No one understands better how to wield the powers of Twitter, the 24/7 news cycle, and a cult of personality than Donald J. Trump quite like the man himself. To one extent or another, Lockheed Martin Corp., Toyota Motor Corp., Carrier, Mondelez International (parent of Nabisco), Ford Motor Co. , and Boeing Co., have all been caught in Trump’s Twitter maelstrom. Fiat Chrysler Automobiles, in a proactive move to get the target off its back before the opening salvo, wisely announced that it would invest $1 billion and create 2,000 U.S. jobs. A smart play, but as all newlyweds ask, “Will it last?”
We’re in unchartered waters here—and by “we,” I include C-suite executives, corporate directors, and communications counselors like me who advise corporations on how to enhance their brand equity, engage with decision makers, and weather inevitable storms that come with doing business. Social media, fake news, and a new president have changed the rules of engagement.
So what is the new rubric? For most publicly traded companies over the near term, the right response is the easy one: for your shareholders’ sake, meet Trump more than halfway if his demand isn’t too outrageous, and give him the early victory lap. But at some point, after Trump’s modus operandi on these matters inevitably hits some turbulence, that dynamic is likely to change. Watch this space closely, particularly the business-to-consumer tech companies who have millions of customers conditioned to social engagement.
In the meantime, how can a company prepare for presidential squalls or getting caught in the crosswinds of a Twitter-induced tsunami?
There are scores of precautions a publicly traded company should consider, but they can be boiled down to four imperatives.
Engage employees. Trump’s “Make America Great Again” mantra proved enormously popular in America’s industrial heartland. His administration’s public positioning will be devoted to job preservation, reinvigorating the manufacturing base, and sticking up for the little guy. In such a climate, relations with national and local union leaders and heads of employee groups will be doubly important. If a company is suddenly the subject of public scrutiny, its labor and management will want to present a united front. Politics, it is said, makes strange bedfellows. So does business in tough situations.
Enlist allies. Empowering third-party champions has always been an important part of any corporation’s public affairs and communications arsenal, but now it’s absolutely vital. The press and public in today’s environment are inherently suspicious of big corporations and paid spokespeople. In the clutch, customers, vendors, suppliers, community leaders, local environmental advocates, philanthropic heads, Chambers of Commerce, et al., will have far more credibility. The more social media-savvy—and more genuinely connected to grassroots movements—these champions are, the better allies they are for your company.
Prepare now. Companies should use “peacetime” wisely by distilling facts and messages into 140 characters; creating photos and videos for other social channels (e.g., Facebook, Snapchat, YouTube, etc.) that make emotionally appealing messages; track media socially in a sophisticated way that predicts trends; and build a social army now to articulate track records in U.S. job creation and economic growth.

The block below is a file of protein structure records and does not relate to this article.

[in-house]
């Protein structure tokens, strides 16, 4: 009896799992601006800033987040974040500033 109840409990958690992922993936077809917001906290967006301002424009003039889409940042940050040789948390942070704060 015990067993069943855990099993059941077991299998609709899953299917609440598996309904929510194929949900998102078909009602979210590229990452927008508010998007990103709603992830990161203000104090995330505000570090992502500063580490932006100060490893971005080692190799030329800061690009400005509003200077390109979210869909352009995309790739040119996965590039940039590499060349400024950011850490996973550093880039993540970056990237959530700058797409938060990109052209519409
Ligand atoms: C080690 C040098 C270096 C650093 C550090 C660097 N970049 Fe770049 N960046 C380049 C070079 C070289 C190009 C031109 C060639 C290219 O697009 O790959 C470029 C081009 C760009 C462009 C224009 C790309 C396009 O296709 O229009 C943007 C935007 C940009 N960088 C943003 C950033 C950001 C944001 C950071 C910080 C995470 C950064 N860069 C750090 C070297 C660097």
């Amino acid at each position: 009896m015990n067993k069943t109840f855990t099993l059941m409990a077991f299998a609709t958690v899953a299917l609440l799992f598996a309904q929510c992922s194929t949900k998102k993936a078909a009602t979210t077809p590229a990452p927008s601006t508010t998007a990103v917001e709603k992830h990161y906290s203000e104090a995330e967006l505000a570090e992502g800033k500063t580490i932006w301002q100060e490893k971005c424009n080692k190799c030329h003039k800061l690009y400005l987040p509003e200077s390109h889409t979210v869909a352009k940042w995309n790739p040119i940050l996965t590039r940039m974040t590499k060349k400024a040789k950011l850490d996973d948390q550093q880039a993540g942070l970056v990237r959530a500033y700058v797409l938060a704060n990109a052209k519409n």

Emphasize speed. Virtually every crisis communications plan in corporate America can be rendered obsolete by the proliferation of Donald J. Trump’s use of social media. If a company is being attacked via social media, it cannot rely on conventional communications to respond. Corporations need to put in place ultra-quick turnaround systems that tap leading-edge media. Build your arsenal of information, army of activists, and strengthen your reflexes now. Have the leader of the company’s digital media team report directly to the board. Integrate your silos so that legal, investor relations, government relations, public relations, digital, and brand practices all know and trust each other. Board members and senior teams need to be put through their paces via scenario drills and full-scale rehearsals.
The most effective way for a company to combat thumb power is through thumb power of its own.
Richard Levick, Esq., @richardlevick, is chair and CEO of Levick, a global communications and public affairs agency specializing in risk, crisis, and reputation management.
As information technology (IT) continues to evolve, so do the oversight responsibilities of corporate directors. From big data analytics to social media to cybersecurity, technology creates opportunities for companies to innovate, to create operational efficiencies, and to develop a competitive advantage.
These potential rewards can bring significant risks, however. Directors have the task of ensuring technology is integrated into both company strategy and enterprise risk management—and to do so they must first gain a deeper understanding of how technology is impacting their businesses.
The series includes insights from leading technology experts and top executives from AT&T, Citigroup, Dunkin’ Brands, Kaiser Permanente, and Oracle, among others, and focuses on critical IT areas for directors, such as:
how emerging technologies are altering the business landscape;
critical questions boards should be asking about technology;
the role of the CIO;
balancing IT risks and opportunities;
To complement the video series, NACD has additional resources, including white papers, articles, webinars, full transcripts of each video, and a discussion guide for directors who would like to take a deeper dive and bring these topics into their own boardrooms.
To watch The Intersection of Technology, Strategy, and Risk video series and access the supplemental resources, visit NACDonline.org/IT.